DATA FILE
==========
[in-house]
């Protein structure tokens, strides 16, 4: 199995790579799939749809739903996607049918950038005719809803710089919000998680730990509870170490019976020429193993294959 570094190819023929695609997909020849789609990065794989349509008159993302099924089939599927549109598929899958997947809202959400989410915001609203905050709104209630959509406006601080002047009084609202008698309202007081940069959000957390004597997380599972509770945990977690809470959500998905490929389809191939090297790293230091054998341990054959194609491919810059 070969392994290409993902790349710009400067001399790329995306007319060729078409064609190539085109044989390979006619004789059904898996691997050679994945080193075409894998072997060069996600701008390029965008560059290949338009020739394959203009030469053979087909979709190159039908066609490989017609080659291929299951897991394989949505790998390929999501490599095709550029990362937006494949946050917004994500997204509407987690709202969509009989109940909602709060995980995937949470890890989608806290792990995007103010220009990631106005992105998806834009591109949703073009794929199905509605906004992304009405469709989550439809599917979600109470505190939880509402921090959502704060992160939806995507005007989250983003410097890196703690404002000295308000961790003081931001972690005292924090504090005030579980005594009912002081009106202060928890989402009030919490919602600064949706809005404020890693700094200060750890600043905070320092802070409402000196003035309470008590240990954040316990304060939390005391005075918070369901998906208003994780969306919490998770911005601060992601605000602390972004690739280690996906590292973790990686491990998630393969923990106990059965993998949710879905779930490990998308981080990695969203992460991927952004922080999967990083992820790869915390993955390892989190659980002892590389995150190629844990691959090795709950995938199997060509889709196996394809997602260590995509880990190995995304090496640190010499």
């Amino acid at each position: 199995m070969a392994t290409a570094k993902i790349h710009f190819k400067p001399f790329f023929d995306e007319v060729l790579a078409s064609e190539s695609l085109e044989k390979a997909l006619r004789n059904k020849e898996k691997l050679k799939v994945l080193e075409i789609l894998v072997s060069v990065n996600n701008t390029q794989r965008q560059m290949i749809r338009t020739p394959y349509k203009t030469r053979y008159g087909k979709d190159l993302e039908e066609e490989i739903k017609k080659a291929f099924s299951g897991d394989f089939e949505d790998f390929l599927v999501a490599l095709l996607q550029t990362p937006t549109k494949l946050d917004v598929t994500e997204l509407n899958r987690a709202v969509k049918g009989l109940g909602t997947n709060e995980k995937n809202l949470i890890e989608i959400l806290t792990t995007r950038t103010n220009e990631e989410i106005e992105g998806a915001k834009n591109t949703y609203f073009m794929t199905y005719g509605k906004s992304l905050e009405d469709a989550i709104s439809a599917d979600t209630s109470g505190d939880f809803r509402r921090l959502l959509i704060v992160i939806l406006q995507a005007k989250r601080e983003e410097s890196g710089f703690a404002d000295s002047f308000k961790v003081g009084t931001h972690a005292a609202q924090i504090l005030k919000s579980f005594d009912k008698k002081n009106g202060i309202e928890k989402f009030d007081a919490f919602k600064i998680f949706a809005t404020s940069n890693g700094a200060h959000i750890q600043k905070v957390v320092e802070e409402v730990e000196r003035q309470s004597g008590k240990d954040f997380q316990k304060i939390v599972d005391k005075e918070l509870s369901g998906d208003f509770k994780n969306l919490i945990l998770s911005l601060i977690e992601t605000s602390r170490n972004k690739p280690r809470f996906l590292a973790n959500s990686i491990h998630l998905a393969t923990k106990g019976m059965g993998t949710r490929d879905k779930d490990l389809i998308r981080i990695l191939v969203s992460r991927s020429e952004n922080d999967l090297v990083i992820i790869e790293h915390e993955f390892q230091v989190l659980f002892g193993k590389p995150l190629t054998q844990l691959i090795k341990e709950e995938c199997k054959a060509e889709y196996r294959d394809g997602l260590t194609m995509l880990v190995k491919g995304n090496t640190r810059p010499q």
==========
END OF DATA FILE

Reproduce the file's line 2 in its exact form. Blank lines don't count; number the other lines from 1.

């Protein structure tokens, strides 16, 4: 199995790579799939749809739903996607049918950038005719809803710089919000998680730990509870170490019976020429193993294959 570094190819023929695609997909020849789609990065794989349509008159993302099924089939599927549109598929899958997947809202959400989410915001609203905050709104209630959509406006601080002047009084609202008698309202007081940069959000957390004597997380599972509770945990977690809470959500998905490929389809191939090297790293230091054998341990054959194609491919810059 070969392994290409993902790349710009400067001399790329995306007319060729078409064609190539085109044989390979006619004789059904898996691997050679994945080193075409894998072997060069996600701008390029965008560059290949338009020739394959203009030469053979087909979709190159039908066609490989017609080659291929299951897991394989949505790998390929999501490599095709550029990362937006494949946050917004994500997204509407987690709202969509009989109940909602709060995980995937949470890890989608806290792990995007103010220009990631106005992105998806834009591109949703073009794929199905509605906004992304009405469709989550439809599917979600109470505190939880509402921090959502704060992160939806995507005007989250983003410097890196703690404002000295308000961790003081931001972690005292924090504090005030579980005594009912002081009106202060928890989402009030919490919602600064949706809005404020890693700094200060750890600043905070320092802070409402000196003035309470008590240990954040316990304060939390005391005075918070369901998906208003994780969306919490998770911005601060992601605000602390972004690739280690996906590292973790990686491990998630393969923990106990059965993998949710879905779930490990998308981080990695969203992460991927952004922080999967990083992820790869915390993955390892989190659980002892590389995150190629844990691959090795709950995938199997060509889709196996394809997602260590995509880990190995995304090496640190010499």